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Rhubarb Crisp For My Dad – Recipe + Health Benefits

Posted by on Jun 13, 2013 in Dessert, Gluten Free, Recipes, Vegan | One Comment

Rhubarb Crisp 1

Rhubarb is one of my dad’s favourite things. In a pie, in a crisp or crumble. On its own. Unadulterated with any other fruit. That includes you, strawberries.

Rhubarb Dad

“Rhubarb has been one of my superfoods from when I was very young.  My Mom would make me rhubarb crisp and would not wreck it with strawberries like other Moms.” – My Dad

So for the past several years I’ve made him rhubarb crisp on Father’s Day. I usually freestyle with the ratio of topping ingredients, which has made it hard to nail down an exact recipe.  So for this post, I decided to adapt a tried and true recipe, Nigella Lawson’s classic rhubarb crisp recipe from her book Feast. This was the first rhubarb crumble I presented to my dad, around ten years ago.

But because my site is dedicated to finding a balance between the healthy and the delicious, you bet I’ve healthified the ingredients. (Because it’s so healthy, I absolutely eat it for breakfast, too.)

Health benefits:

  • Gluten- and refined sugar-free – I don’t think that any of us are deficient in the nutrients found in white flour and white sugar. I’ve adapted Nigella’s classic recipe to a) make it gluten-free by using both coconut and brown rice flour, which are easier to digest, and b) to use natural sweeteners to avoid that blood sugar rise and crash. Although I am not personally a vegan, I’ve made this recipe vegan as well. You could absolutely substitute organic butter for the coconut oil.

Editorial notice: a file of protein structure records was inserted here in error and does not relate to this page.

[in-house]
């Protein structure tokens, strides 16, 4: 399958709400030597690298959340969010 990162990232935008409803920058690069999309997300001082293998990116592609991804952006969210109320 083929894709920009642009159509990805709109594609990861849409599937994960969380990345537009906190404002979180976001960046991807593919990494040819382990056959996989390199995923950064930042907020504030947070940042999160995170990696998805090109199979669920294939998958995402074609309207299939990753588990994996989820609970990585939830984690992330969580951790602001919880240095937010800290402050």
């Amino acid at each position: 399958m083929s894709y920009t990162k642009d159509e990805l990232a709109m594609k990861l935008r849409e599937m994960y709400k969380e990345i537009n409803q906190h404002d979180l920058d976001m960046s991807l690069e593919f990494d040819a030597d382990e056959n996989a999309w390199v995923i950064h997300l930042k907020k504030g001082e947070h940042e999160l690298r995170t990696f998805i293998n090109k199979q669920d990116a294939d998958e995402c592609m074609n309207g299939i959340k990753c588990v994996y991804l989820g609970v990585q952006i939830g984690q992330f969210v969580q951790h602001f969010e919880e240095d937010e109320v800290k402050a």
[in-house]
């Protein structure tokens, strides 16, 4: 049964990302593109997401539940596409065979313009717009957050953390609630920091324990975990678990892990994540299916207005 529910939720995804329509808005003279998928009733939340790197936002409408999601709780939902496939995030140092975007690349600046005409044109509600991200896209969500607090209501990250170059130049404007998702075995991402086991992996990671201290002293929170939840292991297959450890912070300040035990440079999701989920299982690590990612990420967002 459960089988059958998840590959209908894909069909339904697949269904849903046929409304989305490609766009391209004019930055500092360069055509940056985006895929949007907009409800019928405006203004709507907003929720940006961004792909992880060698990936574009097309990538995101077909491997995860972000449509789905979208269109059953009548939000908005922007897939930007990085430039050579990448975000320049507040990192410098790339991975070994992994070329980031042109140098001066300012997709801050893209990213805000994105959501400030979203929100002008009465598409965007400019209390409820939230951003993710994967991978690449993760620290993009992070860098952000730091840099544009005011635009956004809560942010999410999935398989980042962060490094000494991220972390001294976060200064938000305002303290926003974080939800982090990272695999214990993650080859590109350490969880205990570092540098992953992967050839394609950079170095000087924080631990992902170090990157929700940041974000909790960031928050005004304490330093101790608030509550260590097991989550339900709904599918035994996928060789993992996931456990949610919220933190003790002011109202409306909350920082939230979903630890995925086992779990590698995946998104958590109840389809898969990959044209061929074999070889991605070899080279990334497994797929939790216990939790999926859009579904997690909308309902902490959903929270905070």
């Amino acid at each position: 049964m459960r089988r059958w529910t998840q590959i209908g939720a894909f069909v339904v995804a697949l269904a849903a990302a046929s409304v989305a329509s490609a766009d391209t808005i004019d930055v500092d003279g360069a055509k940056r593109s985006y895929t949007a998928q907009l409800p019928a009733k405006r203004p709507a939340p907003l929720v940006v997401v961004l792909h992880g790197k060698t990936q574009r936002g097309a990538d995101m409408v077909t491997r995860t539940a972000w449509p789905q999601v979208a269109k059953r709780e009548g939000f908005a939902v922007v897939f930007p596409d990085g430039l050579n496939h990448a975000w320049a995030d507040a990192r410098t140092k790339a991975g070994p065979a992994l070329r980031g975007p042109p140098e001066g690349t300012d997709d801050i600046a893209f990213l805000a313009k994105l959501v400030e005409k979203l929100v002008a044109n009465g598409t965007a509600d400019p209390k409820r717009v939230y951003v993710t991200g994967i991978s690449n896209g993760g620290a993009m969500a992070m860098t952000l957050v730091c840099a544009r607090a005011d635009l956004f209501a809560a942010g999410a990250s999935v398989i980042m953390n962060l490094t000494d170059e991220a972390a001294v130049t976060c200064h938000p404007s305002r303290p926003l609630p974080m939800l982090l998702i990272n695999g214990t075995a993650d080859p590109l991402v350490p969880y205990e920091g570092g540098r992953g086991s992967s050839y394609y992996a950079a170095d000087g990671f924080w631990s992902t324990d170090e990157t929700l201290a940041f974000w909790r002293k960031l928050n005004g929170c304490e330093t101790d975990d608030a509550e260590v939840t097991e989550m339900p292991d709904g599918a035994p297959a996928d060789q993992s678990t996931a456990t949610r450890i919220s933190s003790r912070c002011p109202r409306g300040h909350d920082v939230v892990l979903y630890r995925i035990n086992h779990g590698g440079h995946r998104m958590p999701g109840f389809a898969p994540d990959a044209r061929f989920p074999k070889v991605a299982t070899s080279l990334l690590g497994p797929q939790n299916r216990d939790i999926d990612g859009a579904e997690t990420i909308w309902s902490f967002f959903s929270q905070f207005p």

• Rhubarb – used medicinally in China, rhubarb is high in vitamin K, which is responsible for blood clotting, bone health, and may help to prevent insulin resistance. It’s also a source of minerals calcium, potassium and magnesium, and phytonutrients such as lycopene.
  • Coconut – how do I love thee? Coconut is becoming more known for its versatility. In this recipe we’re using coconut in lots of its forms, as sugar, flour and oil. Interestingly, coconut flour is an emerging staple in paleo kitchens, as it is a grain free.
  • Ginger – aside from pairing well with coconut, ginger is a potent anti inflammatory, thanks to its constituents called gingerols. It’s also great at reducing a bloated belly.

Anyhoo, rhubarb is perfectly in season for Father’s Day, so I urge you to treat your father to some rhubarb crumble love this Sunday.

Rhubarb Crisp 3


2.5 lbs rhubarb, chopped into ½” pieces
1 tbsp coconut oil
½ cup coconut sugar
1 tsp vanilla essence
1 tsp grated ginger

Crisp topping:

1 cup rolled oats
¼ cup coconut flour
¼ cup brown rice flour
¼ cup shredded unsweetened coconut
½ cup coconut sugar
½ tsp baking powder
1 tsp cinnamon
1 tsp vanilla powder
¼ tsp sea salt
½ cup coconut oil

To serve:

Vanilla Coconut Bliss ice cream or organic coconut milk (or cold leftovers with some Greek yogurt, which is how Nigella does it)


Preheat the oven to 350.

In a medium sized pan, toss the rhubarb with the sugar and heat on medium until the rhubarb softens (but doesn’t break apart). Transfer to a deep pie dish or baking dish.

In a bowl, mix together the topping ingredients. If the topping looks like it’s on the dry side, add 2 tbsp more of coconut oil and a small splash of maple syrup if you like your crisp a little sweeter.

Pour the topping over the rhubarb mixture immediately before baking. Make sure the topping covers all the rhubarb (Nigella tip!).

Bake 15-20 minutes (until the crisp is warmed through and the topping is nicely browned).

Wishing you a wonderful crisp this weekend. xo Andrea

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    1 Comment

    1. jim sarjeant
      June 13, 2013

      Good one

      Sent from my iPhone


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